With 31 million active customers and accumulating revenue of $3.2 billion from January to June 2019, Zalando has been staking its claim in the online fashion market over the last 12 years with a mix of mostly mid-market brands like Calvin Klein, Adidas, Levi’s, Ugg, and Guess.
The move is in line with customer expectations, said Zalando Co-Chief Executive David Schneider. In 2019, the company saw over 20 million searches for luxury brands on its site, demonstrating that the Zalando customer is craving high-end items. Over the last 18 months, Zalando has been updating its premium offering with diffusion lines like See by Chloe and Victoria Victoria Beckham, which Schneider said customers have been enthusiastic about.
“We’ve seen enormous success with our premium segment and now is the right time to expand further into luxury,” Schneider told BoF. “From the customer demand side, we see enormous potential.”
Zalando is widely hailed as one of Europe’s most successful internet stories. It's the largest online fashion retailer in Europe, coming in front of Amazon and Asos. It sells in 17 markets across Central and Northern Europe, with its strongest markets in Germany, Austria, Switzerland.
But it’s entering an already crowded luxury e-commerce space, competing with multi-brand retailers including Net-a-Porter, MatchesFashion, Amazon-owned Shopbop and Farfetch, as well as single-brand e-commerce sites and discovery platforms like Instagram.
"Farfetch is no Uber of luxury goods distribution: most of the luxury goods brands worth their salt already have limousines of their own,” Luca Solca, an analyst with Bernstein, wrote in a November 2019 note.
Zalando offers free shipping and a 100-day return policy. But these are perks shoppers have come to expect thanks to Amazon, which is rumoured to be moving further into fashion with a luxury platform of its own.
Zalando’s point of differentiation, Schneider said, is its mix of high and low fashion. It has affordable brands commonly found at a Millennial favourite like Asos, but will also now have luxury — a rarer combination.
Shoppers aren’t being broken into categories anymore; they don’t say they are a luxury buyer or shop commercial.
“Shoppers aren’t being broken into categories anymore; they don’t say they are a luxury buyer or shop commercial,” Schneider said. “They go from commercial brands to high-end to premium, and so we are taking a different approach by serving the customer more broadly. If we offer them a range, we will serve them very well.”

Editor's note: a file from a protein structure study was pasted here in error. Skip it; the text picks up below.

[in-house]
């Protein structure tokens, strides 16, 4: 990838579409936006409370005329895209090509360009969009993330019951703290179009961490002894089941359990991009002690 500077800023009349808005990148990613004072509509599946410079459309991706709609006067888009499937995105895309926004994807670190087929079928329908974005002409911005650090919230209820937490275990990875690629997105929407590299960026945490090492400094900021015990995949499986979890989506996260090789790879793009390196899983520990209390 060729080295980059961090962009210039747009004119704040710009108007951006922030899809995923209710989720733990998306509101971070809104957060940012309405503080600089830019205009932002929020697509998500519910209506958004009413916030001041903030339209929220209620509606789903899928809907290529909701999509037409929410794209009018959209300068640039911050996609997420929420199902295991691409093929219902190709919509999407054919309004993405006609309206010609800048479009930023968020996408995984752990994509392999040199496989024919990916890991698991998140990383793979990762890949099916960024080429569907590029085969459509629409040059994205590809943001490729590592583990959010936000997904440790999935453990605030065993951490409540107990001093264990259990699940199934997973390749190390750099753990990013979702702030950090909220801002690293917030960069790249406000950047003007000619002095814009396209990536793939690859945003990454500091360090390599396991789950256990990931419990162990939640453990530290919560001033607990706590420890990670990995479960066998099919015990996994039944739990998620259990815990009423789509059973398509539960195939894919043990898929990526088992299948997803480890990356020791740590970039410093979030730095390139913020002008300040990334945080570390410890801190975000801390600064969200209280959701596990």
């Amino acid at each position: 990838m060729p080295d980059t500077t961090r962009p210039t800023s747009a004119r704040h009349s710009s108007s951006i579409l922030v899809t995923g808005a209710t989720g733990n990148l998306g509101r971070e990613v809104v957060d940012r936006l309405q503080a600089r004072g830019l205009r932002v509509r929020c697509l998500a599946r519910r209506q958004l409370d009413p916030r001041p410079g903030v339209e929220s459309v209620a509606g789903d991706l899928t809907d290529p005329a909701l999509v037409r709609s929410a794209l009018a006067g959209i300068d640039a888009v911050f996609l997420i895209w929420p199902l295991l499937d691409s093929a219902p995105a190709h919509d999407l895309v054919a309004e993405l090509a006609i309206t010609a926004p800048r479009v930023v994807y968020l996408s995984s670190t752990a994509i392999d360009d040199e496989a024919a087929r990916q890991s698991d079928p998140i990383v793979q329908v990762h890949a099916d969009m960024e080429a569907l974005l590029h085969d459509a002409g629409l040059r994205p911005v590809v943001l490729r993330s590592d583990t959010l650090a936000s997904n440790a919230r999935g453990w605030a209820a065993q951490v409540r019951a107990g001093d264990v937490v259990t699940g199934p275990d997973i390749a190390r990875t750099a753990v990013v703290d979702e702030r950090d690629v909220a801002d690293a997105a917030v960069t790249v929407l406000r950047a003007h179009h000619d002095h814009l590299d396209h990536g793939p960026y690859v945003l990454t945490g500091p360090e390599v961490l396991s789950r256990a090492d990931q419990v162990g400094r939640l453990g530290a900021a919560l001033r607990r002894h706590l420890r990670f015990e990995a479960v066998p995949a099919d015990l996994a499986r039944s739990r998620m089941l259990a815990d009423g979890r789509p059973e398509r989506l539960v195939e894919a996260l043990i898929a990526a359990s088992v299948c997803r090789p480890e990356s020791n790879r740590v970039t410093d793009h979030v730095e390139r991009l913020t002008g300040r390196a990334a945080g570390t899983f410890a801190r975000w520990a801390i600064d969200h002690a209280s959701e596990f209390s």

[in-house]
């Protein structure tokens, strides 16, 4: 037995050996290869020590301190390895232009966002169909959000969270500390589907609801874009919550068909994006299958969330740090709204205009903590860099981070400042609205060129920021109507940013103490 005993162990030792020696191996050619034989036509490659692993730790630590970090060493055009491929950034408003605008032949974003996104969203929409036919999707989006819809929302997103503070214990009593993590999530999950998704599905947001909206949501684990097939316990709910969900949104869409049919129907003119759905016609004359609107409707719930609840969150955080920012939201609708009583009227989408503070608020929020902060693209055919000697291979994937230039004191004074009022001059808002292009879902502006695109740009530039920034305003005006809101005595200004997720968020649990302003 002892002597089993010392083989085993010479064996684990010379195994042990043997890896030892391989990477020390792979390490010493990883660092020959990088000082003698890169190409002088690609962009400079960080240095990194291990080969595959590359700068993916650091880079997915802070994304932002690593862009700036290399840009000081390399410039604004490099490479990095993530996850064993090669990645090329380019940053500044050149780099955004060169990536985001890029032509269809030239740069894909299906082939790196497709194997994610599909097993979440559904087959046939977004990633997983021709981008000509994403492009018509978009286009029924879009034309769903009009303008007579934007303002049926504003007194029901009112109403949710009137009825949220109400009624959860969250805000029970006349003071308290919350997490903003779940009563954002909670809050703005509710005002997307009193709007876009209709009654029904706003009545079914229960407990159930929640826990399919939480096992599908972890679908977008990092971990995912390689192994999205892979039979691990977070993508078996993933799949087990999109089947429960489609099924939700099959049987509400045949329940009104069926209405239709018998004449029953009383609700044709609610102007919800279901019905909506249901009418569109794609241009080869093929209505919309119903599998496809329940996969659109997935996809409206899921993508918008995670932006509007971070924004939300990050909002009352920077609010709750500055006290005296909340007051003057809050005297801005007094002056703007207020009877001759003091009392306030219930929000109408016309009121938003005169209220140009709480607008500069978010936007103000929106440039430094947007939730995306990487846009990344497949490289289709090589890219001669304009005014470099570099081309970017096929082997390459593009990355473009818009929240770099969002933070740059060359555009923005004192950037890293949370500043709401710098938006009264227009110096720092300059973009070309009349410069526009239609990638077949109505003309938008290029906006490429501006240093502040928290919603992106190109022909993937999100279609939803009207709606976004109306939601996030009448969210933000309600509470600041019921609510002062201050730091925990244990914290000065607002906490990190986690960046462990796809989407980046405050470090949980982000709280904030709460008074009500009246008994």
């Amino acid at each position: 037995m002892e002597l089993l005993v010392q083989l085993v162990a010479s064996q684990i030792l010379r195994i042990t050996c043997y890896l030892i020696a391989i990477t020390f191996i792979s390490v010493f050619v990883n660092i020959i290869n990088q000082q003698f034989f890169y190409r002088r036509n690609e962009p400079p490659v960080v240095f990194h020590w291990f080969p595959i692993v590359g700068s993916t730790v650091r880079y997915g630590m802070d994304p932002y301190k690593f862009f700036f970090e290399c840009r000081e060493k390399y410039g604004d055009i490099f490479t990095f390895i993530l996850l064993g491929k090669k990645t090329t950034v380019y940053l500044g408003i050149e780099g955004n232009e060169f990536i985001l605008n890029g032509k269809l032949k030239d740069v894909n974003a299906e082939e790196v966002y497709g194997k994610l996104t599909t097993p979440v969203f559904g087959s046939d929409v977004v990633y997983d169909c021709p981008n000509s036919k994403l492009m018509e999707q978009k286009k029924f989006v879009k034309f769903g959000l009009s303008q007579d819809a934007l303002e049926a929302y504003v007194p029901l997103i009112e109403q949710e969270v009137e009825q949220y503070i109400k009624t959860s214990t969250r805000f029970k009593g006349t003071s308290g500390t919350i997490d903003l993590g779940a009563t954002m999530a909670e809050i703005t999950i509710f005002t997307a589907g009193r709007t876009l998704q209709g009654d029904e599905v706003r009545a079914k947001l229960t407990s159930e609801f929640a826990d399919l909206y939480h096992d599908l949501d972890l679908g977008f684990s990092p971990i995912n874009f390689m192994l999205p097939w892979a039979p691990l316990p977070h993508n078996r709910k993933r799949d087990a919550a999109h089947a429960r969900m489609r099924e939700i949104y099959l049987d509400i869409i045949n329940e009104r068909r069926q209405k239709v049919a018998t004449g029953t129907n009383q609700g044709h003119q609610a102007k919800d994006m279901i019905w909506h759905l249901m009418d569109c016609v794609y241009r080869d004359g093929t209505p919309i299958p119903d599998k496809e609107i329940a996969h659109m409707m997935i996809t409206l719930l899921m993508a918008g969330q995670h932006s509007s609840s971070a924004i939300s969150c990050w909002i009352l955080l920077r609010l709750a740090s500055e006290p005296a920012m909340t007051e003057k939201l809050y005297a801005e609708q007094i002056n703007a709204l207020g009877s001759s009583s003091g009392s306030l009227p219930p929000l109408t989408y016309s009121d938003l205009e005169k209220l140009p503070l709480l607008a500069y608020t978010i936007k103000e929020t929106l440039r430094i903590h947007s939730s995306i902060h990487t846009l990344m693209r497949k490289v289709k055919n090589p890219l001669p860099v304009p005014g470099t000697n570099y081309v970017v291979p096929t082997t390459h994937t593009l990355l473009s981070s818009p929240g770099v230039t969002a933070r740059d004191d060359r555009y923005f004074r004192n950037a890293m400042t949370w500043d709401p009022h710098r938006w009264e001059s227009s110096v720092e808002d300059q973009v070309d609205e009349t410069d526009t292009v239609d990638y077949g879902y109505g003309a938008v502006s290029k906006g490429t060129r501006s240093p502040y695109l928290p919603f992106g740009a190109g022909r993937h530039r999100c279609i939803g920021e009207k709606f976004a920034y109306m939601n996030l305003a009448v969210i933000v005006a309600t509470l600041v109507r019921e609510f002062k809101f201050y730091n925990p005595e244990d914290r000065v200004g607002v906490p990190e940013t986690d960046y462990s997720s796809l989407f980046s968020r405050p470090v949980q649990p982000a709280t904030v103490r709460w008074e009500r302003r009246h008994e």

Zalando, which is public and trades on the Frankfurt stock exchange, intends to triple product sales from its premium and luxury products over the next four years. This expansion also tracks with the shopping trends of Millennials and Gen Z, Schneider added.
“We see how the younger generation behaves: they buy used clothes, they mix and match high and low, and that’s why we believe in building a fashion [site] that’s relevant for any customer to satisfy their fashion needs,” he said. “This is a combination no one else can build.”
The retailer has also been courting high-end shoppers with Zalando Plus, its membership programme that’s a response to Amazon Prime and includes unlimited free one-to two-day express home delivery and a personalised customer service experience.
Lena-Sophie Roeper, the company’s buying director of premium and luxury, said some luxury brands will be designing exclusive product for Zalando. These will be released alongside a larger marketing campaign in September during Paris Fashion Week that will target its 17 markets.
Zalando, Roeper noted, has been able to forge intimate relationships with some companies because it stocks their diffusion line. This has amounted to access to the creative teams and style directors at companies like Chloe, Victoria Beckham and Proenza Schouler, who are assisting Zalando on campaigns that are infused with the brands’ aesthetic.
Zalando’s goal, Roeper added, is to eventually sell “ultra-luxury” brands like Gucci, but said its approach into high fashion will be gradual.
The company has begun preparing for its luxury assortment by building out a separate page for its high-end designers. Roeper said they are also experimenting with more elevated packaging options for luxury purchases, which will have “sustainability in mind.”
We see how the younger generation behaves: they buy used clothes, they mix and match high and low.
Even with exclusive product and nicer packaging, Zalando will have its work cut out to stay ahead — not just facing off with other luxury commerce sites, but from the burgeoning resale market, as well as the direct channels of the very luxury brands it is starting to carry. Plus, the assortment of luxury is slim to begin with, and Zalando will need an appealing offering to be considered in the space.
But Zalando has been making aggressive moves into Eastern and Central Europe, as the demand for luxury fashion in those markets grows, and there is no dominant player there just yet. A new fulfilment centre in the city of Lodz will help Zalando target shoppers in Poland and the Czech Republic.
Roeper said its high-low approach is ultimately what will set the company apart.
“We might not have the true ultra-luxury customer but we have customers that are aspirational, love to mix and match, and want a site where they can get everything in one destination,” she said.
Editor's Note: This article was revised on 27 February, 2020 to update the last name of Lena-Sophie Roeper, which was changed from Lena Krups.